Data guidelines for suppliers limit fallout from cyber attacks

13 February 2020

IT purchasers can strongly benefit from having specific data usage guidelines for partners and subcontractors when it comes to limiting the fallout from supply chain incidents, according to a report.

Kaspersky’s IT Security Economics report found that 71% of enterprises with specific data usage guidelines for partners and subcontractors received compensation after an incident that affected suppliers they share information with.

This compares to only 22% of organisations of the same size who did not have regulations in place.

The findings were based on 4,958 interviews conducted across 23 countries. Respondents were asked about the state of IT security within their organisations, the types of threats they face and the costs they have to deal with when recovering from attacks.

The report cited Gartner research that showed 71% of organisations have more third parties in their network than they had three years ago.

The same proportion of respondents expected this number to grow in the next three years.

But in order for subcontractors to fulfil their work obligations, companies often allow them access to their sensitive data and IT assets, creating a potential security risk.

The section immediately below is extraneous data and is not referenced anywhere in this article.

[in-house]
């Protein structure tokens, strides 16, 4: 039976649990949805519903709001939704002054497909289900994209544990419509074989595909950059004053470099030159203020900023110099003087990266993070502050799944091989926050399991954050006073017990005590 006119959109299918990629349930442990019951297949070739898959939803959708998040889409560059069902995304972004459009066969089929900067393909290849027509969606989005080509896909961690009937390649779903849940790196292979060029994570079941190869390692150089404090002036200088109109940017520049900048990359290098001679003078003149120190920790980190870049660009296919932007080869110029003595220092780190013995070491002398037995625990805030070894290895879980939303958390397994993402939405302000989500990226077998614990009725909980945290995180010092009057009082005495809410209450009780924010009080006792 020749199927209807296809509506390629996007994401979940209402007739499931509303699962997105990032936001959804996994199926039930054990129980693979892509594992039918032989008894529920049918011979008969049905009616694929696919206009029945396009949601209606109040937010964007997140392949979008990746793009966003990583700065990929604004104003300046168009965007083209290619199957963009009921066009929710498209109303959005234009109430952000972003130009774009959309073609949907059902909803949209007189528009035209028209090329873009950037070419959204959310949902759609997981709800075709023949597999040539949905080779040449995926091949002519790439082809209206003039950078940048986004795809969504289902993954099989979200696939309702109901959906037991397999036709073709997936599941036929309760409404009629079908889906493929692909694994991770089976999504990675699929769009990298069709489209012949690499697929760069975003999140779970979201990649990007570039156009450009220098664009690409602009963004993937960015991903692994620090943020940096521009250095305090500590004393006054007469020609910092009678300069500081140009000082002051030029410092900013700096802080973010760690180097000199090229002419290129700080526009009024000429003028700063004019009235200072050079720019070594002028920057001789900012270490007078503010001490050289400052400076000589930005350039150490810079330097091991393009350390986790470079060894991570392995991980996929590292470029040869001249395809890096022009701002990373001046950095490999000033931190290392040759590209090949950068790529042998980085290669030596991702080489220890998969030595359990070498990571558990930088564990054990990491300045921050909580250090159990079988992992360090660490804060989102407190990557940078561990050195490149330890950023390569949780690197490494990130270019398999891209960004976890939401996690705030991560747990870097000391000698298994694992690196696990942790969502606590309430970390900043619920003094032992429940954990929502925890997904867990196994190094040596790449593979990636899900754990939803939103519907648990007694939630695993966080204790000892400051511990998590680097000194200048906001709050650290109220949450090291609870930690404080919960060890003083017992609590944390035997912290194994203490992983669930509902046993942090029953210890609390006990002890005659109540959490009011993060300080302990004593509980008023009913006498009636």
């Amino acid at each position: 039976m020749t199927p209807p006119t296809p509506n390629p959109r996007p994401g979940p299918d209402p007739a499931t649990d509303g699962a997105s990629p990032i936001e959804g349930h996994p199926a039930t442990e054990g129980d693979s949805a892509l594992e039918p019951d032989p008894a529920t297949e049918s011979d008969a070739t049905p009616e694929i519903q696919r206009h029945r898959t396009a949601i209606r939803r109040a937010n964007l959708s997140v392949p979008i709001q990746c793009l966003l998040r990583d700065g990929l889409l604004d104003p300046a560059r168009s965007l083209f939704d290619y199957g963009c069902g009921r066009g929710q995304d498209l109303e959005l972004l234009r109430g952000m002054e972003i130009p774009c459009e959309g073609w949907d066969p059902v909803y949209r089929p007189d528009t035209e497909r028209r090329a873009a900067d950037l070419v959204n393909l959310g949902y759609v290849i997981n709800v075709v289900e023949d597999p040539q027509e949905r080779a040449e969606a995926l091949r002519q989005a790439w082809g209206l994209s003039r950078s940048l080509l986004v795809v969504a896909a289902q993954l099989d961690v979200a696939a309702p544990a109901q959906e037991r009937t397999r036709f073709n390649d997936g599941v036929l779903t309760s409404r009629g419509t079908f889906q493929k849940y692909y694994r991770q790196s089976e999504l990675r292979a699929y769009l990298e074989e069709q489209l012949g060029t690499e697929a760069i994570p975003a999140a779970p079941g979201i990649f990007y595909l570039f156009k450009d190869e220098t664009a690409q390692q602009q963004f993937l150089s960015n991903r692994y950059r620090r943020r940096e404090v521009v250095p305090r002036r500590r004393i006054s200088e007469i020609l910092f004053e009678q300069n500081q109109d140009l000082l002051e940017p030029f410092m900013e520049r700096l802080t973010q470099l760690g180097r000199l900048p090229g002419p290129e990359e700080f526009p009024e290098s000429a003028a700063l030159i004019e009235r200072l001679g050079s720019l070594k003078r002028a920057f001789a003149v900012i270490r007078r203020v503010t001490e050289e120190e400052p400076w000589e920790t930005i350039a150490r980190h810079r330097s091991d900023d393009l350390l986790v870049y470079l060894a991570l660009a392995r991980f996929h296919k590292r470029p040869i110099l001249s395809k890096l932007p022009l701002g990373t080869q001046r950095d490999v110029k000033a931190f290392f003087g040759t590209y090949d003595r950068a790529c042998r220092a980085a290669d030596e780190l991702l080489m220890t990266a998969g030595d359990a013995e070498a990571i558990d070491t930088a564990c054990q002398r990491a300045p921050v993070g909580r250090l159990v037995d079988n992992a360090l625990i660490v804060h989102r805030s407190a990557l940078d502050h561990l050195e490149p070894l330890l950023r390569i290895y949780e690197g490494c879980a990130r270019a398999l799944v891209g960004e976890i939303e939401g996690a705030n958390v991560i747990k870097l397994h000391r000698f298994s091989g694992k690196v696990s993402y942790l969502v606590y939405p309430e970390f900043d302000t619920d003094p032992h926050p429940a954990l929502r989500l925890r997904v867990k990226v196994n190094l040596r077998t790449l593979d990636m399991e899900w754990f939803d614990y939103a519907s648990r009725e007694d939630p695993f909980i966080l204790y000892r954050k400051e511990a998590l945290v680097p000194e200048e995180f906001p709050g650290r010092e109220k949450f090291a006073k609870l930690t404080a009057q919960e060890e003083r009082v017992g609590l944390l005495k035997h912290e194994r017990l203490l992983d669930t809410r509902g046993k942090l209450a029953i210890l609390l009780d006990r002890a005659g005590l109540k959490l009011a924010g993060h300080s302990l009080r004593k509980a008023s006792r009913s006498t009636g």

The survey revealed that 79% of enterprises have special policies in place explaining to partners and suppliers how to work with shared resources and data, as well as any penalties they may incur.

Respondents estimated damage from incidents to cost $2.57m on average, with data breaches among the three costliest problems faced by businesses, said the report.

This is particularly due to the development of sophisticated supply chain attacks such as ShadowPad, malware which is capable of taking screenshots, keylogging, parsing local files, and stealing browsing data.

The report found that one of the main benefits of implementing third party policies is that they solve issues around accountability by defining the areas of responsibility.

This in turn increases the chances that a company will get compensation from a supplier that becomes an entry point for an attack.

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